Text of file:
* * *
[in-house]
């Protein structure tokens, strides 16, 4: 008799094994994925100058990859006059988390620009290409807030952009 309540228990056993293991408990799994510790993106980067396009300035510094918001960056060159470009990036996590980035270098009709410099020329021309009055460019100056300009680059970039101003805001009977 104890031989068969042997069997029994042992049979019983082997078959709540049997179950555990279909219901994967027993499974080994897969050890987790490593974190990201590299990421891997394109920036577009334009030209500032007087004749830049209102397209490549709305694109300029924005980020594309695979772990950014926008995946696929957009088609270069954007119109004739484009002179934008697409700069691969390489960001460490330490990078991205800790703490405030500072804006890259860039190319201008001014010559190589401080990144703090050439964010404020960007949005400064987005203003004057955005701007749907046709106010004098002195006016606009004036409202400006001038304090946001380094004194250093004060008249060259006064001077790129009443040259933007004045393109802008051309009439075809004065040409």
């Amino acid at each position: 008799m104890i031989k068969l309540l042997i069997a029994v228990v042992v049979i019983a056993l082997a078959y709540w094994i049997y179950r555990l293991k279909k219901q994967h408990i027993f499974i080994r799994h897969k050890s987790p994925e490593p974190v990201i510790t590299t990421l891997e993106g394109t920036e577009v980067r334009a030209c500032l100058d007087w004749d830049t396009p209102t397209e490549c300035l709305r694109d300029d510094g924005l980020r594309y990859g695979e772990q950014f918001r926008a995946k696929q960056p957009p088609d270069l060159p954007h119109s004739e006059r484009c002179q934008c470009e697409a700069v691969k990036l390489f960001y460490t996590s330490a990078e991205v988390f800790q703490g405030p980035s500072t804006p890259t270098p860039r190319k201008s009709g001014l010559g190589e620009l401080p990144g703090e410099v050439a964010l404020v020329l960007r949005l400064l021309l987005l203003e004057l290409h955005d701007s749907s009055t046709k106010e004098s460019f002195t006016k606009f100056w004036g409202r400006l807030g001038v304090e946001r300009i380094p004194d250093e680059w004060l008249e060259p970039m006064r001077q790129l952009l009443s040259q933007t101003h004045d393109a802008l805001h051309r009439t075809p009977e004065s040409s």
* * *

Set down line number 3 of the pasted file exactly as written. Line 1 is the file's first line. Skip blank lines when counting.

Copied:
């Amino acid at each position: 008799m104890i031989k068969l309540l042997i069997a029994v228990v042992v049979i019983a056993l082997a078959y709540w094994i049997y179950r555990l293991k279909k219901q994967h408990i027993f499974i080994r799994h897969k050890s987790p994925e490593p974190v990201i510790t590299t990421l891997e993106g394109t920036e577009v980067r334009a030209c500032l100058d007087w004749d830049t396009p209102t397209e490549c300035l709305r694109d300029d510094g924005l980020r594309y990859g695979e772990q950014f918001r926008a995946k696929q960056p957009p088609d270069l060159p954007h119109s004739e006059r484009c002179q934008c470009e697409a700069v691969k990036l390489f960001y460490t996590s330490a990078e991205v988390f800790q703490g405030p980035s500072t804006p890259t270098p860039r190319k201008s009709g001014l010559g190589e620009l401080p990144g703090e410099v050439a964010l404020v020329l960007r949005l400064l021309l987005l203003e004057l290409h955005d701007s749907s009055t046709k106010e004098s460019f002195t006016k606009f100056w004036g409202r400006l807030g001038v304090e946001r300009i380094p004194d250093e680059w004060l008249e060259p970039m006064r001077q790129l952009l009443s040259q933007t101003h004045d393109a802008l805001h051309r009439t075809p009977e004065s040409s």